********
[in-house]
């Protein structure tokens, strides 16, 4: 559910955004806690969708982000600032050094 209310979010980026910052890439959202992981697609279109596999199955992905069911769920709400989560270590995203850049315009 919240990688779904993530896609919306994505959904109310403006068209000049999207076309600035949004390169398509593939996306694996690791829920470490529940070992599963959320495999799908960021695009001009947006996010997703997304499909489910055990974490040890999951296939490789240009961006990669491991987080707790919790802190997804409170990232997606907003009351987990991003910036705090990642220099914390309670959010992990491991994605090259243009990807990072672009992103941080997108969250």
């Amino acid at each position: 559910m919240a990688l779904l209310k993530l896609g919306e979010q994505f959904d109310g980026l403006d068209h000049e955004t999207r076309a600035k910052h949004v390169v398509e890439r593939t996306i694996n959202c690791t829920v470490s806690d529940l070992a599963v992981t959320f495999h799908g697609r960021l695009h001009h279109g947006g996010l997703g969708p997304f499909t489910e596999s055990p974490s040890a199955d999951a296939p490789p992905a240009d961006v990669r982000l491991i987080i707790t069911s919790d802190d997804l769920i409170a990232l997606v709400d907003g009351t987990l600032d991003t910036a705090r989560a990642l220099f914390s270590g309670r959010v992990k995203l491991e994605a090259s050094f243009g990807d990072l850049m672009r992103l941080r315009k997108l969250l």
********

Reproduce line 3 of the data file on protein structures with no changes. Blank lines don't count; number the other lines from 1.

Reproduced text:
């Amino acid at each position: 559910m919240a990688l779904l209310k993530l896609g919306e979010q994505f959904d109310g980026l403006d068209h000049e955004t999207r076309a600035k910052h949004v390169v398509e890439r593939t996306i694996n959202c690791t829920v470490s806690d529940l070992a599963v992981t959320f495999h799908g697609r960021l695009h001009h279109g947006g996010l997703g969708p997304f499909t489910e596999s055990p974490s040890a199955d999951a296939p490789p992905a240009d961006v990669r982000l491991i987080i707790t069911s919790d802190d997804l769920i409170a990232l997606v709400d907003g009351t987990l600032d991003t910036a705090r989560a990642l220099f914390s270590g309670r959010v992990k995203l491991e994605a090259s050094f243009g990807d990072l850049m672009r992103l941080r315009k997108l969250l």